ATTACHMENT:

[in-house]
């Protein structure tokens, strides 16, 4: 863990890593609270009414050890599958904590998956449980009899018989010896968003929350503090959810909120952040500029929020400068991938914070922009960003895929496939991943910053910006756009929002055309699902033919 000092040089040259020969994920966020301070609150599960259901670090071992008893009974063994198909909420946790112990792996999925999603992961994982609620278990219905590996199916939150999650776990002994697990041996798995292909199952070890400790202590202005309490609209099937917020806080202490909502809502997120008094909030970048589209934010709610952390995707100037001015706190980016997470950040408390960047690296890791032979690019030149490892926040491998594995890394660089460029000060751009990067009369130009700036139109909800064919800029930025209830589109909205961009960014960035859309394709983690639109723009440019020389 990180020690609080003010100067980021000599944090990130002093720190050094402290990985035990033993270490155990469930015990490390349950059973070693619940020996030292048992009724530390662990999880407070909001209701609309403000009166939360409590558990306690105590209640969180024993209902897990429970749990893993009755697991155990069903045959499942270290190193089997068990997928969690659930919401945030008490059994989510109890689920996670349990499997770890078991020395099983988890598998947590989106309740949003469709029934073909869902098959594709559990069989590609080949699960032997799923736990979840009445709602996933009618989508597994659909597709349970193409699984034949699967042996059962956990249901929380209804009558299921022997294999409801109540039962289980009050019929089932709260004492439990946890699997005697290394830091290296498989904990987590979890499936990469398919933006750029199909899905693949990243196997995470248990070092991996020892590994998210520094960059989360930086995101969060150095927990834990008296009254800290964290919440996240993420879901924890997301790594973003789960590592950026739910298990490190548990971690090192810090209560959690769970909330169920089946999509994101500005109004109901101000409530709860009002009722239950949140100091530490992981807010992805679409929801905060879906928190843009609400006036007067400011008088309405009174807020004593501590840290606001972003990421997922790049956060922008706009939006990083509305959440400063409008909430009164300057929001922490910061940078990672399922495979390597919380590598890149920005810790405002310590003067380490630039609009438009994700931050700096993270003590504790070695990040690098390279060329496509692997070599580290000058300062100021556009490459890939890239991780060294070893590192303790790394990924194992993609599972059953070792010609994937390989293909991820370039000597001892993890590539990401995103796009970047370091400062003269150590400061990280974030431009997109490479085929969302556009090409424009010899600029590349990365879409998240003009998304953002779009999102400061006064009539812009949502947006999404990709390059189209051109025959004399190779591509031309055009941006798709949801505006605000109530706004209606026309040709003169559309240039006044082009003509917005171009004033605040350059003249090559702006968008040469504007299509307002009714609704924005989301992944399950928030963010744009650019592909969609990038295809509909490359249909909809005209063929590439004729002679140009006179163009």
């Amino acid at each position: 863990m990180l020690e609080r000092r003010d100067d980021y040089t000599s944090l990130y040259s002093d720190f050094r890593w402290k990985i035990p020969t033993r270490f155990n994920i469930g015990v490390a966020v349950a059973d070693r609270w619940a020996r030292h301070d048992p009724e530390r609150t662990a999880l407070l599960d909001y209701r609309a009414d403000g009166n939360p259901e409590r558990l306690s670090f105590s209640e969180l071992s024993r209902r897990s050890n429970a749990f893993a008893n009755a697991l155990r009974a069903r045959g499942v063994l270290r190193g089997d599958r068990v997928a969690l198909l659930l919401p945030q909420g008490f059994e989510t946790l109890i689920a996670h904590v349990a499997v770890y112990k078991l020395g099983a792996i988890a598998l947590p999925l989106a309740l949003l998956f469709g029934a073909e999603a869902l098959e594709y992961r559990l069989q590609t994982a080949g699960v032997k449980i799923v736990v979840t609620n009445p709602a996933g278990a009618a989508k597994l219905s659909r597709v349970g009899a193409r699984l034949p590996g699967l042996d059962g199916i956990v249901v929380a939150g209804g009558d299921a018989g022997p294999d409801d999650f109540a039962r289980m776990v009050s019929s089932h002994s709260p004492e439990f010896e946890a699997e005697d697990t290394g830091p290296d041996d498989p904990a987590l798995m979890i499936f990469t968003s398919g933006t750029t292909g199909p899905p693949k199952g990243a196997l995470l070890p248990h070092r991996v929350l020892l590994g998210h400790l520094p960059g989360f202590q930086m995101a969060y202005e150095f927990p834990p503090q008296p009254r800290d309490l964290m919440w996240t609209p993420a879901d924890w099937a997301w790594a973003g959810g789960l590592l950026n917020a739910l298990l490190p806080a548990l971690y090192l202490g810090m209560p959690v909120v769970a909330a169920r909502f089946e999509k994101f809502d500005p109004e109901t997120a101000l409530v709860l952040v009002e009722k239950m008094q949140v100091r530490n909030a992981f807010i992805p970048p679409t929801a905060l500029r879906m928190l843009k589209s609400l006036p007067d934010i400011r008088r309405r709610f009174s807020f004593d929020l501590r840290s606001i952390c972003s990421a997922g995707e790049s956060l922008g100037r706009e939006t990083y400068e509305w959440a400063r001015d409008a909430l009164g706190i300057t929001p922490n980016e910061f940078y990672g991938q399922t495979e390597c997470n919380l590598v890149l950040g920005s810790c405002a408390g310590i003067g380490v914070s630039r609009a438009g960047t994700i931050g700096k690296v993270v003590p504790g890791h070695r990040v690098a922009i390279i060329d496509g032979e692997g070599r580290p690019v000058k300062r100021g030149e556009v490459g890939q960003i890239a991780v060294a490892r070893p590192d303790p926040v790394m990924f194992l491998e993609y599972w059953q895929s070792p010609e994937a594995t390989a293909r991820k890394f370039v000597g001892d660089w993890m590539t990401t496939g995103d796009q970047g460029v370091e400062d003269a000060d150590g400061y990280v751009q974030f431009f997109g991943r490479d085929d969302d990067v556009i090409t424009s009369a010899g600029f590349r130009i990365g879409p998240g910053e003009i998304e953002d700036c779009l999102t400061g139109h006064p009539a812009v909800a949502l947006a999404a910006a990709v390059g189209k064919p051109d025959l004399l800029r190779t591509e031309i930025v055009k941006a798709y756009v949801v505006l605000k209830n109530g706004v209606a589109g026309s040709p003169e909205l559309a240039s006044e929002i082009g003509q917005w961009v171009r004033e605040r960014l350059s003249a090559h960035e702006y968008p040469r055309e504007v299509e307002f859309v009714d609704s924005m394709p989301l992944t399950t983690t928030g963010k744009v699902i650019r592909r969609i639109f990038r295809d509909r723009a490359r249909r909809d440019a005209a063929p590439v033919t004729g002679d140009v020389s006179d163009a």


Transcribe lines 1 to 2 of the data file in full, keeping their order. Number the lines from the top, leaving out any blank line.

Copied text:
[in-house]
């Protein structure tokens, strides 16, 4: 863990890593609270009414050890599958904590998956449980009899018989010896968003929350503090959810909120952040500029929020400068991938914070922009960003895929496939991943910053910006756009929002055309699902033919 000092040089040259020969994920966020301070609150599960259901670090071992008893009974063994198909909420946790112990792996999925999603992961994982609620278990219905590996199916939150999650776990002994697990041996798995292909199952070890400790202590202005309490609209099937917020806080202490909502809502997120008094909030970048589209934010709610952390995707100037001015706190980016997470950040408390960047690296890791032979690019030149490892926040491998594995890394660089460029000060751009990067009369130009700036139109909800064919800029930025209830589109909205961009960014960035859309394709983690639109723009440019020389 990180020690609080003010100067980021000599944090990130002093720190050094402290990985035990033993270490155990469930015990490390349950059973070693619940020996030292048992009724530390662990999880407070909001209701609309403000009166939360409590558990306690105590209640969180024993209902897990429970749990893993009755697991155990069903045959499942270290190193089997068990997928969690659930919401945030008490059994989510109890689920996670349990499997770890078991020395099983988890598998947590989106309740949003469709029934073909869902098959594709559990069989590609080949699960032997799923736990979840009445709602996933009618989508597994659909597709349970193409699984034949699967042996059962956990249901929380209804009558299921022997294999409801109540039962289980009050019929089932709260004492439990946890699997005697290394830091290296498989904990987590979890499936990469398919933006750029199909899905693949990243196997995470248990070092991996020892590994998210520094960059989360930086995101969060150095927990834990008296009254800290964290919440996240993420879901924890997301790594973003789960590592950026739910298990490190548990971690090192810090209560959690769970909330169920089946999509994101500005109004109901101000409530709860009002009722239950949140100091530490992981807010992805679409929801905060879906928190843009609400006036007067400011008088309405009174807020004593501590840290606001972003990421997922790049956060922008706009939006990083509305959440400063409008909430009164300057929001922490910061940078990672399922495979390597919380590598890149920005810790405002310590003067380490630039609009438009994700931050700096993270003590504790070695990040690098390279060329496509692997070599580290000058300062100021556009490459890939890239991780060294070893590192303790790394990924194992993609599972059953070792010609994937390989293909991820370039000597001892993890590539990401995103796009970047370091400062003269150590400061990280974030431009997109490479085929969302556009090409424009010899600029590349990365879409998240003009998304953002779009999102400061006064009539812009949502947006999404990709390059189209051109025959004399190779591509031309055009941006798709949801505006605000109530706004209606026309040709003169559309240039006044082009003509917005171009004033605040350059003249090559702006968008040469504007299509307002009714609704924005989301992944399950928030963010744009650019592909969609990038295809509909490359249909909809005209063929590439004729002679140009006179163009």